APA approves Gore, Van Ho plans
Agency officials tour Olympic venues
RAY BROOK — During its monthly meeting Thursday at agency headquarters, the state Adirondack Park Agency found that plans for Gore Mountain Ski Center and the Mount Van Hoevenberg Olympic complex comply with the Adirondack Park State Land Master Plan.
The State Land Committee approved the final environmental impact statement and found the Gore Mountain plan was in conformance with the SLMP. The Gore Mountain plan included a land swap, where the ski center would take existing wild forest and in another location would give up some land that will be added to the wild forest.
The Van Hoevenberg plan includes the most sweeping updates to the Olympic sliding and biathlon complex since its construction in the lead up to the 1980 Winter Olympics in Lake Placid. Plans include expanded snowmaking and lighting, as well as a complete upgrade of the biathlon range and the addition of a mountain coaster for riding, a separate coaster for transportation, a new base lodge and trailheads that connect the property to Cascade, Porter, Marcy and Pitchoff mountains.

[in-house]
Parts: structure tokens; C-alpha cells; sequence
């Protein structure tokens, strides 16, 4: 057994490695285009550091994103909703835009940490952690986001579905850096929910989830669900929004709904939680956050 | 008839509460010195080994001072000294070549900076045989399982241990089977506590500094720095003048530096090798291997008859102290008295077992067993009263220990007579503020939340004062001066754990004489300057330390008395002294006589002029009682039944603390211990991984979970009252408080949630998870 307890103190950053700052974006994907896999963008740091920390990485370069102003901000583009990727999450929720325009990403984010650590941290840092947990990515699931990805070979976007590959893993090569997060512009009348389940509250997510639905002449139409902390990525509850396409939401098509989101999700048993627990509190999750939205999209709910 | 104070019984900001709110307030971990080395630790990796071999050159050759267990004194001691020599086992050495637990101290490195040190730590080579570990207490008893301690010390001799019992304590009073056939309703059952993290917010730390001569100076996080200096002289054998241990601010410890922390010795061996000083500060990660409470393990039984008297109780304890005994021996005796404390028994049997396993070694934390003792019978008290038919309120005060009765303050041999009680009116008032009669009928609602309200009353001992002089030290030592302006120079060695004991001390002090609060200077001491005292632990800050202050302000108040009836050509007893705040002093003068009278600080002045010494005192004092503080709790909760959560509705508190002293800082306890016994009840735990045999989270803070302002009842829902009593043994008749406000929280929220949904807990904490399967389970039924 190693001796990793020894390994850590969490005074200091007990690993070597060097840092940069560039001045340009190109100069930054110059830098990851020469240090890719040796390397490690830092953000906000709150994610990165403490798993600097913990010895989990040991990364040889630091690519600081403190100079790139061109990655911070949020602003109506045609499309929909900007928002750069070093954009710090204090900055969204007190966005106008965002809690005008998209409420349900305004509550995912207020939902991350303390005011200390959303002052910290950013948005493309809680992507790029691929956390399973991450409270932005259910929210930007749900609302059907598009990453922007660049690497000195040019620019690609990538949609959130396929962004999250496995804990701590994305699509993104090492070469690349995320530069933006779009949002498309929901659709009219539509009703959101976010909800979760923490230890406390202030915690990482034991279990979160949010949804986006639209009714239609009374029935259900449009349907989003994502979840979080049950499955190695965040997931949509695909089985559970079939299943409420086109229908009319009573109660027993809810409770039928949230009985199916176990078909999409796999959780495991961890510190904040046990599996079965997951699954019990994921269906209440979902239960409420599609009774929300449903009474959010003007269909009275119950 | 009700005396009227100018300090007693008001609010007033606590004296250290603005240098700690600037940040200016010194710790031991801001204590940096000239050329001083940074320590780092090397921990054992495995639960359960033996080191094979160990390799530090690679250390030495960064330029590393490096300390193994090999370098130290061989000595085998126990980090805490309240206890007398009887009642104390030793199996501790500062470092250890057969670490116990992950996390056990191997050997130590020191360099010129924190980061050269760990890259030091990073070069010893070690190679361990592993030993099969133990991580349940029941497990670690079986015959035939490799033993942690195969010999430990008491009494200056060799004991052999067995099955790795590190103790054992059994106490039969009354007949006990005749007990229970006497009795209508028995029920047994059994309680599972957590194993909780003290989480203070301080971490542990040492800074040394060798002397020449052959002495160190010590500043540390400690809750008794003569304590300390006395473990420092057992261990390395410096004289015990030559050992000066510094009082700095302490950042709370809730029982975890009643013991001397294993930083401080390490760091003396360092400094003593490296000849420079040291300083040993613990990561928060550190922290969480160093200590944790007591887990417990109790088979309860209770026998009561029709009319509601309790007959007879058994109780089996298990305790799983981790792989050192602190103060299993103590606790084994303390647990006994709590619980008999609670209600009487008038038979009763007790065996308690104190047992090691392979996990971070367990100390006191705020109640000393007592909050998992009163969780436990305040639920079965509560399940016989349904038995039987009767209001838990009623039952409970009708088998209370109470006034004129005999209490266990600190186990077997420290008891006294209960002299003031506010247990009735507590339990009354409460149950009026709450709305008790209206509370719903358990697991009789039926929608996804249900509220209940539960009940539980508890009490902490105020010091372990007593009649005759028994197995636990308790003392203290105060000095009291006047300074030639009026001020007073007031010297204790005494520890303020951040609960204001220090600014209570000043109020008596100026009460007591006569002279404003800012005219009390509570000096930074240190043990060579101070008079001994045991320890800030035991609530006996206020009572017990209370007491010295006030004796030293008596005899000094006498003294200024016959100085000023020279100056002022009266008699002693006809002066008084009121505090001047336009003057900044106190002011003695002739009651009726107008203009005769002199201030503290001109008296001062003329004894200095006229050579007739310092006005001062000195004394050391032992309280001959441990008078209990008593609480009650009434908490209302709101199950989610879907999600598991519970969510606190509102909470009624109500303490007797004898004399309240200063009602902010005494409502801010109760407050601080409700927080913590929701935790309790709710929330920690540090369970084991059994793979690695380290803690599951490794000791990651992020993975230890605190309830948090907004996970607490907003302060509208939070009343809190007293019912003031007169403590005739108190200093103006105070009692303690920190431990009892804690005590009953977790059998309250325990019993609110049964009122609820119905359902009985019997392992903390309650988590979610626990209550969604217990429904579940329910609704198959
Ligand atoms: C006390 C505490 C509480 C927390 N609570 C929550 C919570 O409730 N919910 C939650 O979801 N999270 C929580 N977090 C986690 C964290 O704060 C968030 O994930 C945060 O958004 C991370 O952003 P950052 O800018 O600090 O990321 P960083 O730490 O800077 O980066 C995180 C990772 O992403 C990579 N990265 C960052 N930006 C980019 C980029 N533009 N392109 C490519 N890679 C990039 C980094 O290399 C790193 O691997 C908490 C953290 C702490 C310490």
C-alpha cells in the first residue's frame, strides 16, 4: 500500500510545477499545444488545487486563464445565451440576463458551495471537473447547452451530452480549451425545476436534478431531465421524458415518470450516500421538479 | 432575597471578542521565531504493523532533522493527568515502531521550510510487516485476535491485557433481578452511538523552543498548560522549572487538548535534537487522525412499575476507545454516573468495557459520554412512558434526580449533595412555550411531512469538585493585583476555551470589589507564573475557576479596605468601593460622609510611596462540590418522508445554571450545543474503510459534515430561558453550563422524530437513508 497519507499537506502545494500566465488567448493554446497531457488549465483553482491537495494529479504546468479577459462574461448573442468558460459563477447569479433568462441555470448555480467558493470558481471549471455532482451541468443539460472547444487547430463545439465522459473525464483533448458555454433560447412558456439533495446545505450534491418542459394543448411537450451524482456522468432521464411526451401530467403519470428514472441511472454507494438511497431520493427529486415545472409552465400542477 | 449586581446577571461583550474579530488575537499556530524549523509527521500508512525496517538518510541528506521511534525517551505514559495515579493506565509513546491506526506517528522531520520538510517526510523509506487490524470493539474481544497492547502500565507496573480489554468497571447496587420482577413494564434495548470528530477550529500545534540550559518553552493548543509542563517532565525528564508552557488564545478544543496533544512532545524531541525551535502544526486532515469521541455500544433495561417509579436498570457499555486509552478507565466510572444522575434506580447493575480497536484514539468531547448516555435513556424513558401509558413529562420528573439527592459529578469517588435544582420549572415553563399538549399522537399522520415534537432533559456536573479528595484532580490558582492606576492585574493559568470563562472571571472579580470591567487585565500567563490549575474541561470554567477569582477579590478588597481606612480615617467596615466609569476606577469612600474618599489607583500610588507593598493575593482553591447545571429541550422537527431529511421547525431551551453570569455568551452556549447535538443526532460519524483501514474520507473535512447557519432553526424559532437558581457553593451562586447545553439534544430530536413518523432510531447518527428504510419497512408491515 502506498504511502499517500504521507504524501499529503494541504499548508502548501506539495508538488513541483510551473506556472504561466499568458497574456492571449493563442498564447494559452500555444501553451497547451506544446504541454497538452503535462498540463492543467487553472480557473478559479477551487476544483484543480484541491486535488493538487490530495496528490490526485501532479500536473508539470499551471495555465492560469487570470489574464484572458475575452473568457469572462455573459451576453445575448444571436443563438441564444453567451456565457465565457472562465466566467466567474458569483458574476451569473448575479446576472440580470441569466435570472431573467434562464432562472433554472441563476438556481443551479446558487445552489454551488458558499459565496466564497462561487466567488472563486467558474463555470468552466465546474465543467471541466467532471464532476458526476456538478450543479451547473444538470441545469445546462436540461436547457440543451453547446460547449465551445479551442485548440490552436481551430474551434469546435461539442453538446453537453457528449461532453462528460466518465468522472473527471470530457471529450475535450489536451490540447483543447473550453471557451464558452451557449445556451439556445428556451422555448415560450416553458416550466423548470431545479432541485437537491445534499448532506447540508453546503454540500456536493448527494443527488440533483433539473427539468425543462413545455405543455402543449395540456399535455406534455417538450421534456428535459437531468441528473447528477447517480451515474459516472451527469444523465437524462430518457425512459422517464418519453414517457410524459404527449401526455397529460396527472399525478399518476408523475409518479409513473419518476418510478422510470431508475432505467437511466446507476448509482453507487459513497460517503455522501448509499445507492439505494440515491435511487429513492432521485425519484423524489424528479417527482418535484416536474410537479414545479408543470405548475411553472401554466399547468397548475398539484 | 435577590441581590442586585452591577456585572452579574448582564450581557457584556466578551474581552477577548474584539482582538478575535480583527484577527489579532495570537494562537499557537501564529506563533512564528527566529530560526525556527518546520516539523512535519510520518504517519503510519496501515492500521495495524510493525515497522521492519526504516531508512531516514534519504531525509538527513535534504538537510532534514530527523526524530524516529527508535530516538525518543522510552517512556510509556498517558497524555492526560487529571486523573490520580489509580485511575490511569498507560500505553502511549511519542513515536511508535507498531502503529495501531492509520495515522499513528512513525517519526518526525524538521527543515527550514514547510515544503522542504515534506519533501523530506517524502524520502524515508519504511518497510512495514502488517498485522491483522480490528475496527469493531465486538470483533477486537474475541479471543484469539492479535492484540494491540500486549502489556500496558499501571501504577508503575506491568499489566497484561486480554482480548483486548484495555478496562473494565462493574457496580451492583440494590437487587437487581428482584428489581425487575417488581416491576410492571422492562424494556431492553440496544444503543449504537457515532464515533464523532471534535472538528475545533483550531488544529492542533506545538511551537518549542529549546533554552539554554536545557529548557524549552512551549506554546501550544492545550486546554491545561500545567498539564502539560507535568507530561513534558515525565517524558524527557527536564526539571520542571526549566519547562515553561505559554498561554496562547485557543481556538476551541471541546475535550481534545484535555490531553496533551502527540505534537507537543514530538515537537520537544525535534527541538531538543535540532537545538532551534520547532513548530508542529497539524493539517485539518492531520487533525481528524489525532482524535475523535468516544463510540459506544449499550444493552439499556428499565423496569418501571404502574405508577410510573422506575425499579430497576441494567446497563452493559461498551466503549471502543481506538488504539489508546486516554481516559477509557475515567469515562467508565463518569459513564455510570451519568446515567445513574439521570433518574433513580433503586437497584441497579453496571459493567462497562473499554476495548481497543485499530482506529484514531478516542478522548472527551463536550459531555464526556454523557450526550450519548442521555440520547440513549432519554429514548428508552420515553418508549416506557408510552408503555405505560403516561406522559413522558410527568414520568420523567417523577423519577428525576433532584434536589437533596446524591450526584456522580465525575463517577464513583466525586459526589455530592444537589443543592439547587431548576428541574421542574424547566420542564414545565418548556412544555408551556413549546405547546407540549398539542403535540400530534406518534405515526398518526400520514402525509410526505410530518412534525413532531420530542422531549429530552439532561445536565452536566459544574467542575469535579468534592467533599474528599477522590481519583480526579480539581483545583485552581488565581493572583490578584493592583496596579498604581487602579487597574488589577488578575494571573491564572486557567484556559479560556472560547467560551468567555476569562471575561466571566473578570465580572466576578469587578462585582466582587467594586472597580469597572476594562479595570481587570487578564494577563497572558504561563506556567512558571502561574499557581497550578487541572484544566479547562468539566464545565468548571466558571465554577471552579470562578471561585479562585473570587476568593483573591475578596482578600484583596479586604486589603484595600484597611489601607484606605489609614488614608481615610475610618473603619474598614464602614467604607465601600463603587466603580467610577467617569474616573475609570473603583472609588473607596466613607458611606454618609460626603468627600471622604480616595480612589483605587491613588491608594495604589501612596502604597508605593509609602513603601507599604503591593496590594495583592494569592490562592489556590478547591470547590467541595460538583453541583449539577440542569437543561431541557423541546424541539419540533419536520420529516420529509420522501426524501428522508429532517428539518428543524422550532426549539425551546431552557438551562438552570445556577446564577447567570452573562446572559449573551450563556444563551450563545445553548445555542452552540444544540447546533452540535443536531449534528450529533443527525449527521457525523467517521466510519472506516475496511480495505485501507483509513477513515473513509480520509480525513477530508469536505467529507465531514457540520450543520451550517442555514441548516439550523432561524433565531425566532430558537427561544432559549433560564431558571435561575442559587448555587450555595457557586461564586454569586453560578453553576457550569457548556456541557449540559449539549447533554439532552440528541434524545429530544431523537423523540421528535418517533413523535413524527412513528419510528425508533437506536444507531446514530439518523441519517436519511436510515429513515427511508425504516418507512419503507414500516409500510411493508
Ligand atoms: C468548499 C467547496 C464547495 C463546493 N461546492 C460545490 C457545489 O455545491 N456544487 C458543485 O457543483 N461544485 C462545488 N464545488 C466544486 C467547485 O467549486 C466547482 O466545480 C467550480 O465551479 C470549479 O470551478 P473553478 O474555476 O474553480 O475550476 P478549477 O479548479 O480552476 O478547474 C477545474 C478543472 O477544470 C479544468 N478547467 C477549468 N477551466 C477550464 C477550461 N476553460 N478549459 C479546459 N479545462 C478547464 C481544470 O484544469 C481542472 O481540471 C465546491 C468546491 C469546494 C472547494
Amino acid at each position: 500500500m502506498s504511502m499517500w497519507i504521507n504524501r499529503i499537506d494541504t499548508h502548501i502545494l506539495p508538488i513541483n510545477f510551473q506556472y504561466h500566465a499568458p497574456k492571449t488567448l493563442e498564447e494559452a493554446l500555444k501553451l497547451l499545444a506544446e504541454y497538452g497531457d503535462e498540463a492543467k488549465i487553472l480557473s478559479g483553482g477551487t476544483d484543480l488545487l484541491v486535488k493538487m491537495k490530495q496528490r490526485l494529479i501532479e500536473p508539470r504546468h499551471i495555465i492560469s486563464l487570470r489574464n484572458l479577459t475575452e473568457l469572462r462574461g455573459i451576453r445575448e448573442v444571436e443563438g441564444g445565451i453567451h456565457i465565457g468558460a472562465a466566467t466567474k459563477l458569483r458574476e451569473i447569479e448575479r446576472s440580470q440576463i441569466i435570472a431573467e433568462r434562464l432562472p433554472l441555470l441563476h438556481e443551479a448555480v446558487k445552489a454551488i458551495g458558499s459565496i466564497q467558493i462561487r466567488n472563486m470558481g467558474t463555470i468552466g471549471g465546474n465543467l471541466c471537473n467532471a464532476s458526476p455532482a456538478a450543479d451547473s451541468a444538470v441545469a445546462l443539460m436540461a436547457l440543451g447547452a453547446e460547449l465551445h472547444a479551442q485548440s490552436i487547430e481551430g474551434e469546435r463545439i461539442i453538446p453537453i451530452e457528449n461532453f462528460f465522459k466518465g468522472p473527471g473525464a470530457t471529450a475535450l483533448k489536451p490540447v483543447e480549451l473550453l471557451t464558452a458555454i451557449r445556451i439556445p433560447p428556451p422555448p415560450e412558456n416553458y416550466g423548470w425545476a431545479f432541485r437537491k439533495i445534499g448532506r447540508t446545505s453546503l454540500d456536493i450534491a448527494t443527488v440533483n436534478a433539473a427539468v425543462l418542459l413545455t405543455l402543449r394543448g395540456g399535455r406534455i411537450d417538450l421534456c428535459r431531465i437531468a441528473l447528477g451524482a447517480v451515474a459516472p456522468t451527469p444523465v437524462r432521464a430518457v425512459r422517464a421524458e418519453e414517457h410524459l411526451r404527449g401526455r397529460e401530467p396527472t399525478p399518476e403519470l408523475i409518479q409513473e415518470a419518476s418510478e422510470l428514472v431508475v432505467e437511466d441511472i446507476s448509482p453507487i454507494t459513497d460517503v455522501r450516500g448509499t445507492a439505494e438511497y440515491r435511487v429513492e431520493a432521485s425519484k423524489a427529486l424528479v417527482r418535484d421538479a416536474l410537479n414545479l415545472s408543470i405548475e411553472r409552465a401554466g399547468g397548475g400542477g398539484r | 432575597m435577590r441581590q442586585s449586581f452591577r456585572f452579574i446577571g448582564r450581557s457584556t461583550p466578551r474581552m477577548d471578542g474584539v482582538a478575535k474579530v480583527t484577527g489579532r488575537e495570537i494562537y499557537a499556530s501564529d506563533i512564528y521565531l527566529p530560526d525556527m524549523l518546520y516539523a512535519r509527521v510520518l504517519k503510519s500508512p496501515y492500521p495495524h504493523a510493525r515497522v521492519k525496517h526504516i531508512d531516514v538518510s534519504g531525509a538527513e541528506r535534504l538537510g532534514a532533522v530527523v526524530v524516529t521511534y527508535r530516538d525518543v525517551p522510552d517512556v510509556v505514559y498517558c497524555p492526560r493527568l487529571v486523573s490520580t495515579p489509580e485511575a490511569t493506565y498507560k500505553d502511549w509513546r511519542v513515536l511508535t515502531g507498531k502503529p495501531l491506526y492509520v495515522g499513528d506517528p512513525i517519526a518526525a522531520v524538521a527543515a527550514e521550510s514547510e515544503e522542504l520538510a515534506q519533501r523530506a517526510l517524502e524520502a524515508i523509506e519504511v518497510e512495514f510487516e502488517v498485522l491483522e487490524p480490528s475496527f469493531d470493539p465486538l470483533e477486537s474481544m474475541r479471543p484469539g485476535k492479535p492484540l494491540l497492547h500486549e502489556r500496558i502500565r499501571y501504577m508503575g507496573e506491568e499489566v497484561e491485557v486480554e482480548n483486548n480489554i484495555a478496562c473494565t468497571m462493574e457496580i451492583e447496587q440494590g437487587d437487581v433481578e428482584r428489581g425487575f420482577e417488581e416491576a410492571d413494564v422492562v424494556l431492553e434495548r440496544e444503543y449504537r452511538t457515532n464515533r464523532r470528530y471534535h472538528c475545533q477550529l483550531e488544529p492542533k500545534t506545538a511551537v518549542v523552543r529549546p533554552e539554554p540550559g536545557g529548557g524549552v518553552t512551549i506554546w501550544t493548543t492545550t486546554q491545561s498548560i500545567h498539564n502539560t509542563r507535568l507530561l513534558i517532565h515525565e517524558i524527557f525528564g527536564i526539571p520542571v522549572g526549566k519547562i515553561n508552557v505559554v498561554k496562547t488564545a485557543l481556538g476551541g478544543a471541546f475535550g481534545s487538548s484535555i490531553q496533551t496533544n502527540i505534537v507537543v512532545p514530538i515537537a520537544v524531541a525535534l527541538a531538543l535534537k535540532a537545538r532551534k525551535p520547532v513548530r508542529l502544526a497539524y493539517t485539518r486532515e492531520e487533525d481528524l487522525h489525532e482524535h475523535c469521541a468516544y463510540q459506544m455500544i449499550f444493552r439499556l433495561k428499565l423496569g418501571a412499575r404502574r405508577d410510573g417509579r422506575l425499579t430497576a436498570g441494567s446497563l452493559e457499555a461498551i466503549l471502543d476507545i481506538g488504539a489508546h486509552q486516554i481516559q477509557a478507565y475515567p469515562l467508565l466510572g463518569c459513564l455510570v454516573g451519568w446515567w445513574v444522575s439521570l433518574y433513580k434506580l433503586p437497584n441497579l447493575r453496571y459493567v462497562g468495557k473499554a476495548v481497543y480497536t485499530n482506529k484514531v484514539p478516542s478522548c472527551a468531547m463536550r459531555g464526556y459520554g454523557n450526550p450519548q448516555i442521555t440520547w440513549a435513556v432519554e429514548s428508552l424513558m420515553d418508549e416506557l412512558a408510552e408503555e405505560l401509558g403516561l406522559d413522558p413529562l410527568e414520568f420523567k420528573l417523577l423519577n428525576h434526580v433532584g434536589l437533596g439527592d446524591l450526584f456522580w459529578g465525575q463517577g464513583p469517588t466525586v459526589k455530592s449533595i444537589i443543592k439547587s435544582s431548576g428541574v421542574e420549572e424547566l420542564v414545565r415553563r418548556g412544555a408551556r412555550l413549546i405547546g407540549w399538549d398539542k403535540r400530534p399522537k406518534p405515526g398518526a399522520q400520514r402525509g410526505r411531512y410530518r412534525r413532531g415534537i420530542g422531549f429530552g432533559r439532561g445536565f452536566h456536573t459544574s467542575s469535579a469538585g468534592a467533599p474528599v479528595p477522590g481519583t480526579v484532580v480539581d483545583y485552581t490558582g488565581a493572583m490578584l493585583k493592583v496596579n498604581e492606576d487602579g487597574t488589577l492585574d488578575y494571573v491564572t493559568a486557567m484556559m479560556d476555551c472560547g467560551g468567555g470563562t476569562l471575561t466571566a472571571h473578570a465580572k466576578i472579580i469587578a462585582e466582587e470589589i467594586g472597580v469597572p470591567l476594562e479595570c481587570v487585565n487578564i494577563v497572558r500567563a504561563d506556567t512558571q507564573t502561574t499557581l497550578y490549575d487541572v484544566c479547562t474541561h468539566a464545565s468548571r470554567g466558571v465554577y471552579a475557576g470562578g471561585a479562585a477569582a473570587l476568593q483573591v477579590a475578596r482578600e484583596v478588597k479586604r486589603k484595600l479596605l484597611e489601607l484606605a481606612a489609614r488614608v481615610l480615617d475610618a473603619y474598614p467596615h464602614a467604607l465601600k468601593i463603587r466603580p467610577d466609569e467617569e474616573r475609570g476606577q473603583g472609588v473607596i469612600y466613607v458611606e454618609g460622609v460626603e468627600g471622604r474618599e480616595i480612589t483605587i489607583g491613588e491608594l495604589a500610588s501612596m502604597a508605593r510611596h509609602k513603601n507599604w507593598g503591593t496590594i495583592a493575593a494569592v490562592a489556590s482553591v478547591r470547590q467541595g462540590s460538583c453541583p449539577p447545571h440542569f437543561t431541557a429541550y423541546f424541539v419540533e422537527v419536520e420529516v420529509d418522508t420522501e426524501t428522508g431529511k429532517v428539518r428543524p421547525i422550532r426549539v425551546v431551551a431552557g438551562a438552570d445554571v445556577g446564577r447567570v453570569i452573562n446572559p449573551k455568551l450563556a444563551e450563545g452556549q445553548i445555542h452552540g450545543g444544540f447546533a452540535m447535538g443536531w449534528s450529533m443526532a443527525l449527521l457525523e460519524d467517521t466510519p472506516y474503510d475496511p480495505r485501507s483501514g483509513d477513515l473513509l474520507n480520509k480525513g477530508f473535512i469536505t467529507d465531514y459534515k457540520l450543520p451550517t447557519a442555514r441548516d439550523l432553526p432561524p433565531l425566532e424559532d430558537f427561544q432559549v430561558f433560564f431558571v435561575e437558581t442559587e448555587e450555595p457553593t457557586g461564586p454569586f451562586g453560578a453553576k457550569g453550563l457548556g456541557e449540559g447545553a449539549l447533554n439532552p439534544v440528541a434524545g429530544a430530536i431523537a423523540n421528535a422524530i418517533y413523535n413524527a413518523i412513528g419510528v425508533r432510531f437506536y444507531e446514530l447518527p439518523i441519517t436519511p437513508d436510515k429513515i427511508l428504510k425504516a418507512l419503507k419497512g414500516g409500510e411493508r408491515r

Olympic Regional Development Authority CEO and President Mike Pratt said the first phase of construction should begin this fall and pick back up next spring.
Both the Gore and Van Hoevenberg plans were approved by the full APA board unanimously.
The agency also approved changes to the town of Caroga’s land use plan as well as an expansion of an RV park in Lake George.
At the beginning of the meeting, acting APA chair Karen Feldman — who replaced the retired Sherman Craig — appointed board member Art Lussi to head the Legal and Enforcement Committee. Lussi also recused himself from both the Gore and Van Ho votes, as he is a board member of ORDA, which operates both of the state-owned venues.
After the meeting, Pratt took APA officials on tours of the Olympic Jumping Complex and the Olympic Sports Complex at Mount Van Hoevenberg.
Expected upgrades to the jumping complex include a tubing park and zipline complex, new jumps that fit International Ski Federation standards, a new lift and reintegrated inrails so athletes can still jump even if the weather isn’t the most cooperative.
The group then traveled through the Van Ho sports complex, taking in the view of the High Peaks and the 1980 bobsled run.
Feldman enjoyed the tours and picturing what the venues could look like in the future.
“It’s always good to see what you’re voting on,” she said.